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Updated: Aug 07, 2015 06:00 AM EDT
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MADRID, SPAIN - JULY 05: Two gay men embrace on the street in the Chueca neighborhood during the Madrid Gay Pride Festival 2013 on July 5, 2013 in Madrid, Spain. According to a new Pew Research Center survey about homosexual acceptance around the world, Spain tops gay-friendly countries with an 88 percent acceptance rate. (Photo by Gonzalo Arroyo/Getty Images)
(Photo : Gonzalo Arroyo/Getty Images) MADRID, SPAIN - JULY 05: Two gay men embrace on the street in the Chueca neighborhood during the Madrid Gay Pride Festival 2013 on July 5, 2013 in Madrid, Spain. According to a new Pew Research Center survey about homosexual acceptance around the world, Spain tops gay-friendly countries with an 88 percent acceptance rate. (Photo by Gonzalo Arroyo/Getty Images)

Dr. Jane Ward, an associate professor of women's studies at the University of California, has released via NYU Press last month a new book called "Not Gay: Sex Between Straight White Men," which talks about society's flawed perception about heterosexual men hooking up.

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According to Queerty, the book aims to shed light on why two straight men are being seen as gay (and accused for denying it) for smooching while two women doing the same thing are simply understood to be experimenting or messing around.

In an interview with Science of Us via NY Mag, Ward dropped points as to how this "sexual fluidity," as the author referred called it, should be the same for straight men as it is for straight women and how it is still possible for two men to call themselves straight even after having sex.

1.            Ward claims that sex between heterosexual guys are more prevalent than what one could imagine.

In "Not Gay: Sex Between Straight White Men," she incorporated accounts that prove this happens within biker gangs, in the military and even in random bathrooms or bars.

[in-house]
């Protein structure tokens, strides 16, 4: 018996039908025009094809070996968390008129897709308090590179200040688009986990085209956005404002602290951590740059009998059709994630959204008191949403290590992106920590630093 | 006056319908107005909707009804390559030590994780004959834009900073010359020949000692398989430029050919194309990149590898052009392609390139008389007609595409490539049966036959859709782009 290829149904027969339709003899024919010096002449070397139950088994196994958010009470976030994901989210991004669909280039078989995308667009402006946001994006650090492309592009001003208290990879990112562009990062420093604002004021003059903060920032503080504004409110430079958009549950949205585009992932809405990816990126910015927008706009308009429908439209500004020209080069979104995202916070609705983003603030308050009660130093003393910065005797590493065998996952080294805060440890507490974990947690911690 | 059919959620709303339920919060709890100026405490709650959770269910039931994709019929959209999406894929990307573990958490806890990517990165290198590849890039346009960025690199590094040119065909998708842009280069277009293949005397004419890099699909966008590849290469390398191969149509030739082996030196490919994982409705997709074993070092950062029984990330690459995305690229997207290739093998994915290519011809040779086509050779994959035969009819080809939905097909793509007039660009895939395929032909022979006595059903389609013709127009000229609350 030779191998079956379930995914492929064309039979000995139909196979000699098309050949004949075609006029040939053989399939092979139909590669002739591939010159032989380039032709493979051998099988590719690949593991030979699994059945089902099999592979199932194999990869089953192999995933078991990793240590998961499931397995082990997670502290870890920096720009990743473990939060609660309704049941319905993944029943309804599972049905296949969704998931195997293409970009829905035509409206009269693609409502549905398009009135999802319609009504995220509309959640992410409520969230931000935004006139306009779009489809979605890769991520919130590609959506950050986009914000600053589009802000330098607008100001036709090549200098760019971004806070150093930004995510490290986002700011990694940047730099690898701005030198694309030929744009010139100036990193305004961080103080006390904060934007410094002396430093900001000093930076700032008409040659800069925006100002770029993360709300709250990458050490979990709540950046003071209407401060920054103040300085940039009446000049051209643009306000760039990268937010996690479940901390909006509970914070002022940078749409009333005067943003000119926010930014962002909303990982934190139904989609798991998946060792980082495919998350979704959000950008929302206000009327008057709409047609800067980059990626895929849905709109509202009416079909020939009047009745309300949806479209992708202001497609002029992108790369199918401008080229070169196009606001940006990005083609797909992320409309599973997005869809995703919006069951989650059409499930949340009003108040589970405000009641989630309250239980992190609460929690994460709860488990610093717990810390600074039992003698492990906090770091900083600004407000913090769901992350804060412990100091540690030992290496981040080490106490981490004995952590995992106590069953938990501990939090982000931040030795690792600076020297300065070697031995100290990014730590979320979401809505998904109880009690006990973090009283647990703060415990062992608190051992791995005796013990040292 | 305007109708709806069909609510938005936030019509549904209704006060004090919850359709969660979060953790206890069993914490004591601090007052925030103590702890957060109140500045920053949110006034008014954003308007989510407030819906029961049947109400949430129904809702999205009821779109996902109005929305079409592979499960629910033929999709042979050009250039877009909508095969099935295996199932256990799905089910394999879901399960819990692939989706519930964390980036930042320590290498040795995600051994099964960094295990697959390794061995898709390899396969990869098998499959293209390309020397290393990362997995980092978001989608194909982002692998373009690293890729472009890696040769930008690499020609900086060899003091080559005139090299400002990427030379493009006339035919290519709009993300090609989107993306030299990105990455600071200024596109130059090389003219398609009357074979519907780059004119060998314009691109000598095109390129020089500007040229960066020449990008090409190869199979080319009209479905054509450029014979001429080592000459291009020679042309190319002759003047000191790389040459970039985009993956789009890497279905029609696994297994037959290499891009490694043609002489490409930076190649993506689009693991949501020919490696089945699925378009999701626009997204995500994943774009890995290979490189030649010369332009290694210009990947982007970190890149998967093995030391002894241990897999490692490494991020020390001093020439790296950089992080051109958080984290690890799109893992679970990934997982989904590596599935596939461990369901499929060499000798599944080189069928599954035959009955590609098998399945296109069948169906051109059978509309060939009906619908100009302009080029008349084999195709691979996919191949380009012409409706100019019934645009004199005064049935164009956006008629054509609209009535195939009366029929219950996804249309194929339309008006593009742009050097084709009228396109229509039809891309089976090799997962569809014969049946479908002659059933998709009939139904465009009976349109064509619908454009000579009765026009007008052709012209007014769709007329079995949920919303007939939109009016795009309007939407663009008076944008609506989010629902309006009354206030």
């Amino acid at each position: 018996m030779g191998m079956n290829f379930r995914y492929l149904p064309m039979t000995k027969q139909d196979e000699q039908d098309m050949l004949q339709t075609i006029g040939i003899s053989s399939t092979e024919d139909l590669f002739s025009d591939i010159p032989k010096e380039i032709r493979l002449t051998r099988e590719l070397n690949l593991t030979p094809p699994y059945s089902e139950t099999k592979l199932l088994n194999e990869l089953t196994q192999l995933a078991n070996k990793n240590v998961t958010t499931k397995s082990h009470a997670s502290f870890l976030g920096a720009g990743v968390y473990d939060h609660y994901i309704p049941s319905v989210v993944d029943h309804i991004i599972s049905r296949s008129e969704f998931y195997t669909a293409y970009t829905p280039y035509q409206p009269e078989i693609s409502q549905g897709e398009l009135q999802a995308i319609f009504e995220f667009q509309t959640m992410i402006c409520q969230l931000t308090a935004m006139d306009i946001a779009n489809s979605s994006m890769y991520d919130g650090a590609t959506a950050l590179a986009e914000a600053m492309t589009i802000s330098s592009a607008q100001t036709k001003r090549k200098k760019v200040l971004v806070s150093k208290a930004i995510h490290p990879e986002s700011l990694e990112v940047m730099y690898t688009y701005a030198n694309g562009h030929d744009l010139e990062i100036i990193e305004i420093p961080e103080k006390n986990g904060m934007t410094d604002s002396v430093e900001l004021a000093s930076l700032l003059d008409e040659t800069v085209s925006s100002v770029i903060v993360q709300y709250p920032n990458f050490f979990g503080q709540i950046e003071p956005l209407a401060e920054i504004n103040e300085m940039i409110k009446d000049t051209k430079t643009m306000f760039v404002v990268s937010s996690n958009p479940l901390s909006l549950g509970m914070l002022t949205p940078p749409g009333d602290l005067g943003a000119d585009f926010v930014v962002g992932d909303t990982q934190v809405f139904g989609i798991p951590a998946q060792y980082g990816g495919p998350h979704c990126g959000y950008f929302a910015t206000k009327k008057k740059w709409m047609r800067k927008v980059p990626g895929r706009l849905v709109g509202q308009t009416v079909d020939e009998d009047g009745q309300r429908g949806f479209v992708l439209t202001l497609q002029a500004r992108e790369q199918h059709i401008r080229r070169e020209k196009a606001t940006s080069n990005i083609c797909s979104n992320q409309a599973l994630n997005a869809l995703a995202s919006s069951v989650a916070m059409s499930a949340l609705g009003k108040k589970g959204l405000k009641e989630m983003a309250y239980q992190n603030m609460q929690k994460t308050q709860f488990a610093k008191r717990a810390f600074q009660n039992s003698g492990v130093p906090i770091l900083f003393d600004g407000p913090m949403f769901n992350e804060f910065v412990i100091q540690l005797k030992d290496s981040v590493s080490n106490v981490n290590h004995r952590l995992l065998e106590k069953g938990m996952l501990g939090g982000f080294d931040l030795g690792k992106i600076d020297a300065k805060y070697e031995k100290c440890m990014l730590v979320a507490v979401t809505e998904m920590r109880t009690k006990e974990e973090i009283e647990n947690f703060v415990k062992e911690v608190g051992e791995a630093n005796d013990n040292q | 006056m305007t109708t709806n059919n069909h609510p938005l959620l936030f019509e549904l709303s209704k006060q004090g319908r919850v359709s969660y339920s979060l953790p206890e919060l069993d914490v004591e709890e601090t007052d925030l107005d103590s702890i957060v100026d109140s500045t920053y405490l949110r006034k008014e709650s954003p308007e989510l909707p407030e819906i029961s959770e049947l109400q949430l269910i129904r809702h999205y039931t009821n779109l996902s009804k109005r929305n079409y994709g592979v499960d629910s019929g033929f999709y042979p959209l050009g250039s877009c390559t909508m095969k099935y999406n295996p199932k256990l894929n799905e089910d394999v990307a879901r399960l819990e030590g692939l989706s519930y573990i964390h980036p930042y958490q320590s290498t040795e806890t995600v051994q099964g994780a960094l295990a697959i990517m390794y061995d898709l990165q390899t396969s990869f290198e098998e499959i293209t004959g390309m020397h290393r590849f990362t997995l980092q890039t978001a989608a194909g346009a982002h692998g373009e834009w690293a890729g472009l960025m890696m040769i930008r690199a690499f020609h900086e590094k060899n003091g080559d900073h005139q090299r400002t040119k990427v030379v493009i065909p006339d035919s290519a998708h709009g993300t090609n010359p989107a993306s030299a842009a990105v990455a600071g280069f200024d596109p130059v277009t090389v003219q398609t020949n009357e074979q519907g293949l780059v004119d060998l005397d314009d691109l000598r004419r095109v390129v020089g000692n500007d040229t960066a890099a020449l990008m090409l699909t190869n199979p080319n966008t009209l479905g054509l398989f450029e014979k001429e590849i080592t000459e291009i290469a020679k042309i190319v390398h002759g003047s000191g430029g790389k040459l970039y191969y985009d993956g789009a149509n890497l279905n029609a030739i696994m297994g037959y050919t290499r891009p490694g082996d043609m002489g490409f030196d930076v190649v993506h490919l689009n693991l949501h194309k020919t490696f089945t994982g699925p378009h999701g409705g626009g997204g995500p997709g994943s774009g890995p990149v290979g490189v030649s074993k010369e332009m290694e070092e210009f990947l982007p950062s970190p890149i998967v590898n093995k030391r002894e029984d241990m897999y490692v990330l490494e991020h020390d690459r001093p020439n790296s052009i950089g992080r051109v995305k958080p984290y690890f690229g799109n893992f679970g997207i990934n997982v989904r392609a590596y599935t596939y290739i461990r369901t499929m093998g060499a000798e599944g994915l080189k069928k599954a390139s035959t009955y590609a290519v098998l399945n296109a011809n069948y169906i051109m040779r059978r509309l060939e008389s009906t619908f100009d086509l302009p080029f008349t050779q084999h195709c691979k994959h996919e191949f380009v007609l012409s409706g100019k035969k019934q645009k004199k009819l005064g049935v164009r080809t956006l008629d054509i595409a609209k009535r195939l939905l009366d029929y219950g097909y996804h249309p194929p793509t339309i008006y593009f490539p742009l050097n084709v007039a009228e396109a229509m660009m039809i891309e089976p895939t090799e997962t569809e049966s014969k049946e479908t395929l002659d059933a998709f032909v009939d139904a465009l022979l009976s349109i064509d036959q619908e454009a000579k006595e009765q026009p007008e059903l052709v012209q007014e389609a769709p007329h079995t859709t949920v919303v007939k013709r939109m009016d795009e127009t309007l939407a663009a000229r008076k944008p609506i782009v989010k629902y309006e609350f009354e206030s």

"The authors of those various accounts always seem to come to the conclusion that it was the very unique and particular circumstances of that context that account for why heterosexual men would act homosexually," Ward explained to Science of Us.

2.          A straight man having sex with another straight could, ironically, be a way for one to prove that they aren't gay

Ward said that doings such gives "an opportunity for straight men to show, 'I am so straight that I can do this without it actually having any consequence whatsoever for my daily sexual orientation,' which is straight."

3.          Straight men often don't know how to put in words their say on committing homosexual sex practices

A straight woman hooking up with another can get away with simply explaining that they just think women are hot or beautiful and that's that. But it's different for men, who Ward said only "have very few resources for understanding that part of their sexuality."

"The first and foremost thing they do is to just understand it as not sexual at all and just to not think about it, and to the extent they think about it as sexual, yeah, then all of these narratives about deprivation or constraint kick in."

4.          Repulsion within heterosexuality

Ward recognized the common notion that sexual contact that happens in hazing or within fraternities is sexual assault and not sex for the sole reason that the men partaking in it are disgusted or repulsed.  "And so I want to push back on that argument a bit by saying, 'Well, there's a lot of repulsion that happens within heterosexuality'," Ward contended.

5.           "Homosexual desire is just part of the human condition"

The "Not Gay: Sex Between Straight White Men"  explores acknowledging and being more aware that "kind of" everybody engage in homosexual sex. The author said that "sociobiological arguments about sexual orientation" will be obsolete with this as a given.

In turn, Ward said that the bigger question to be asked is not why it happens but "Given that so many humans have homosexual encounters, what is it that makes some people understand their homosexual encounters as culturally significant, and other people understand it as meaningless or circumstantial?"

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